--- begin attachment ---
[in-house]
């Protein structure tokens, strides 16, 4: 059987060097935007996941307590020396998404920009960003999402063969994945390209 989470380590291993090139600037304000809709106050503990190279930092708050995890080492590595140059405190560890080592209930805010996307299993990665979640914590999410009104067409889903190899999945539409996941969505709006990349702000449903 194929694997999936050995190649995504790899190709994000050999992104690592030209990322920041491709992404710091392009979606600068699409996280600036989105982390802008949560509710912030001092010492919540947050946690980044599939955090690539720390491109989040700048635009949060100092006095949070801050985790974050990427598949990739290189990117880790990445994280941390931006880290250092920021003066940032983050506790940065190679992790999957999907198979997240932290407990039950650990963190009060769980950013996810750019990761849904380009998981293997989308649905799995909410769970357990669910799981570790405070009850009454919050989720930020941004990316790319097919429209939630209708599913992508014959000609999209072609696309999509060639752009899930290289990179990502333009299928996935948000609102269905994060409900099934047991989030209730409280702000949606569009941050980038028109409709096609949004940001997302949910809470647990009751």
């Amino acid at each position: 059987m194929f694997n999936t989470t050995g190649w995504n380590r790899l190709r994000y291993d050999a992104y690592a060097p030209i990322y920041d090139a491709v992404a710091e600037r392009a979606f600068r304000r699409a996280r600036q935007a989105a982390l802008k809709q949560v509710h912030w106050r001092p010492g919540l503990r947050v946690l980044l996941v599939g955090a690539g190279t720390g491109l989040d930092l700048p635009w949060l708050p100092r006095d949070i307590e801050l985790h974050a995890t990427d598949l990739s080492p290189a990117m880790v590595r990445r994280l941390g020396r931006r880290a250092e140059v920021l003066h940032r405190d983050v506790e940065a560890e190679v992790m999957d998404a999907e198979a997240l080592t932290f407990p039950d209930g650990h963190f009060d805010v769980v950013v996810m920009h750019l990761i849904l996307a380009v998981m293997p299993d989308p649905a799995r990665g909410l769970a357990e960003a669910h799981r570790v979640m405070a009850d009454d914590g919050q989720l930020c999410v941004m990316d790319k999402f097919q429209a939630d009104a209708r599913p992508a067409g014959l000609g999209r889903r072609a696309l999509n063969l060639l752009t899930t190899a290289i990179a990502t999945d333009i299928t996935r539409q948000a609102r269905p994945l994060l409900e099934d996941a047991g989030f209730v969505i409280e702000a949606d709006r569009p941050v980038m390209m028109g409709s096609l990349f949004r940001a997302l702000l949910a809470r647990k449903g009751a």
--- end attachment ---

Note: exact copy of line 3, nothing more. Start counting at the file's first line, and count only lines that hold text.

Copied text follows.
């Amino acid at each position: 059987m194929f694997n999936t989470t050995g190649w995504n380590r790899l190709r994000y291993d050999a992104y690592a060097p030209i990322y920041d090139a491709v992404a710091e600037r392009a979606f600068r304000r699409a996280r600036q935007a989105a982390l802008k809709q949560v509710h912030w106050r001092p010492g919540l503990r947050v946690l980044l996941v599939g955090a690539g190279t720390g491109l989040d930092l700048p635009w949060l708050p100092r006095d949070i307590e801050l985790h974050a995890t990427d598949l990739s080492p290189a990117m880790v590595r990445r994280l941390g020396r931006r880290a250092e140059v920021l003066h940032r405190d983050v506790e940065a560890e190679v992790m999957d998404a999907e198979a997240l080592t932290f407990p039950d209930g650990h963190f009060d805010v769980v950013v996810m920009h750019l990761i849904l996307a380009v998981m293997p299993d989308p649905a799995r990665g909410l769970a357990e960003a669910h799981r570790v979640m405070a009850d009454d914590g919050q989720l930020c999410v941004m990316d790319k999402f097919q429209a939630d009104a209708r599913p992508a067409g014959l000609g999209r889903r072609a696309l999509n063969l060639l752009t899930t190899a290289i990179a990502t999945d333009i299928t996935r539409q948000a609102r269905p994945l994060l409900e099934d996941a047991g989030f209730v969505i409280e702000a949606d709006r569009p941050v980038m390209m028109g409709s096609l990349f949004r940001a997302l702000l949910a809470r647990k449903g009751a």